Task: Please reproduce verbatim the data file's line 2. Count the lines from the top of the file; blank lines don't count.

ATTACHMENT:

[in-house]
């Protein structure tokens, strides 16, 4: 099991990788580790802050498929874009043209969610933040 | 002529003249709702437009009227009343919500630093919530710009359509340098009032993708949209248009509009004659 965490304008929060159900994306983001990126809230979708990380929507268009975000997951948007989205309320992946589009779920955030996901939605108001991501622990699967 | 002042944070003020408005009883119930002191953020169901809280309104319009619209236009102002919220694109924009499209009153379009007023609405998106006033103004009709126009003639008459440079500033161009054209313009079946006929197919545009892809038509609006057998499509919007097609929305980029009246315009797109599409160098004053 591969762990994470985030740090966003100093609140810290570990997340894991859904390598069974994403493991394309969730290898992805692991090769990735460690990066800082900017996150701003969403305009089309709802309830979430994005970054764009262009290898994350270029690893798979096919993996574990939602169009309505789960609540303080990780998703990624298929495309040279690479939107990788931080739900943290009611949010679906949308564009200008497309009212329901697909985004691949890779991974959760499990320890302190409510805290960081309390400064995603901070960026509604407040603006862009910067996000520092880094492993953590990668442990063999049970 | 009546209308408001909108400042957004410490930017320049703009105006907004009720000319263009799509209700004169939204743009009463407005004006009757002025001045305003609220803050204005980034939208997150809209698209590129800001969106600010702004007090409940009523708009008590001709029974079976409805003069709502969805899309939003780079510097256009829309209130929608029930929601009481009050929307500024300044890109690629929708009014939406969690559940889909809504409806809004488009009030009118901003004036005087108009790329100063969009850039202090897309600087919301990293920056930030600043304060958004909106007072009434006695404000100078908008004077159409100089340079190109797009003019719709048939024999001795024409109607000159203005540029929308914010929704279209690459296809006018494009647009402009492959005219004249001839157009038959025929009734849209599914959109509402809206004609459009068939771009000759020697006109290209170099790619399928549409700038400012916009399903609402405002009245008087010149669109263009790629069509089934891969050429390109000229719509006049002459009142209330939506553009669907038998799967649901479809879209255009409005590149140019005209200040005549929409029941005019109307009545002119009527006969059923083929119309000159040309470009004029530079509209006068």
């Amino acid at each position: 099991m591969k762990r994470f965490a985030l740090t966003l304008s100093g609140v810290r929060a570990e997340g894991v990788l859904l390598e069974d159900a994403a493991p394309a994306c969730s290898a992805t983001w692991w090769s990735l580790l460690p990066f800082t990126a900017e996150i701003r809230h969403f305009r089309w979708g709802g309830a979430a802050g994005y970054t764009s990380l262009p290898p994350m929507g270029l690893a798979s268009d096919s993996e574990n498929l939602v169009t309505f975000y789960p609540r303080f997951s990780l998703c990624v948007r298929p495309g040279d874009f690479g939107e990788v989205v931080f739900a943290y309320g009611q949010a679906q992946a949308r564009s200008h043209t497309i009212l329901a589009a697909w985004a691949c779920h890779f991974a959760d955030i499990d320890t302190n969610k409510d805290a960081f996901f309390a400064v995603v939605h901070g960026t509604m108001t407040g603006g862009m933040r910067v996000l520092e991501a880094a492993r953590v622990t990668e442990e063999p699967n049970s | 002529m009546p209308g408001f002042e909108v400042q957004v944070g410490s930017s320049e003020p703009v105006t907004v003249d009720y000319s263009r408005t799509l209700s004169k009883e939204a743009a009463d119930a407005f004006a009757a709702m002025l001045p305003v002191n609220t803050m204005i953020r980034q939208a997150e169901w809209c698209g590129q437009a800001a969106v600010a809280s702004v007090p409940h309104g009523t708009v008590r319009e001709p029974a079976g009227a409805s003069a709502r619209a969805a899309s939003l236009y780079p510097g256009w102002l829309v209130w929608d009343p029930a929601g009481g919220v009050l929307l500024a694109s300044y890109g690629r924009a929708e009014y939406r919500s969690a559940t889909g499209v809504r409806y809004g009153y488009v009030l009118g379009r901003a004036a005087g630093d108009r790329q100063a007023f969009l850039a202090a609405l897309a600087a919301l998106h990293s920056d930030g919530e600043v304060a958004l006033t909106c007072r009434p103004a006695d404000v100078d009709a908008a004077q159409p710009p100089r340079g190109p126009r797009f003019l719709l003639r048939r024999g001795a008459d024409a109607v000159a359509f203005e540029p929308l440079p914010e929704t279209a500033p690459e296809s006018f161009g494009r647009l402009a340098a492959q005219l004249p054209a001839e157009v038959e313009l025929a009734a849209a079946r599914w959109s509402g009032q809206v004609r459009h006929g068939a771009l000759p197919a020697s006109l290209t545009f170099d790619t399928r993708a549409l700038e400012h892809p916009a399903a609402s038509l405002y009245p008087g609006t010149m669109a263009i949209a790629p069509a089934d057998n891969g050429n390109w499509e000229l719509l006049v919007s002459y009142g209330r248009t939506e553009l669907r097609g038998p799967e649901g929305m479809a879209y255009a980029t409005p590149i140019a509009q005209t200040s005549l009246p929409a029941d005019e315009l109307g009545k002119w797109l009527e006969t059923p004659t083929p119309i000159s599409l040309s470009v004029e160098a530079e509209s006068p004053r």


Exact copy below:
């Protein structure tokens, strides 16, 4: 099991990788580790802050498929874009043209969610933040 | 002529003249709702437009009227009343919500630093919530710009359509340098009032993708949209248009509009004659 965490304008929060159900994306983001990126809230979708990380929507268009975000997951948007989205309320992946589009779920955030996901939605108001991501622990699967 | 002042944070003020408005009883119930002191953020169901809280309104319009619209236009102002919220694109924009499209009153379009007023609405998106006033103004009709126009003639008459440079500033161009054209313009079946006929197919545009892809038509609006057998499509919007097609929305980029009246315009797109599409160098004053 591969762990994470985030740090966003100093609140810290570990997340894991859904390598069974994403493991394309969730290898992805692991090769990735460690990066800082900017996150701003969403305009089309709802309830979430994005970054764009262009290898994350270029690893798979096919993996574990939602169009309505789960609540303080990780998703990624298929495309040279690479939107990788931080739900943290009611949010679906949308564009200008497309009212329901697909985004691949890779991974959760499990320890302190409510805290960081309390400064995603901070960026509604407040603006862009910067996000520092880094492993953590990668442990063999049970 | 009546209308408001909108400042957004410490930017320049703009105006907004009720000319263009799509209700004169939204743009009463407005004006009757002025001045305003609220803050204005980034939208997150809209698209590129800001969106600010702004007090409940009523708009008590001709029974079976409805003069709502969805899309939003780079510097256009829309209130929608029930929601009481009050929307500024300044890109690629929708009014939406969690559940889909809504409806809004488009009030009118901003004036005087108009790329100063969009850039202090897309600087919301990293920056930030600043304060958004909106007072009434006695404000100078908008004077159409100089340079190109797009003019719709048939024999001795024409109607000159203005540029929308914010929704279209690459296809006018494009647009402009492959005219004249001839157009038959025929009734849209599914959109509402809206004609459009068939771009000759020697006109290209170099790619399928549409700038400012916009399903609402405002009245008087010149669109263009790629069509089934891969050429390109000229719509006049002459009142209330939506553009669907038998799967649901479809879209255009409005590149140019005209200040005549929409029941005019109307009545002119009527006969059923083929119309000159040309470009004029530079509209006068």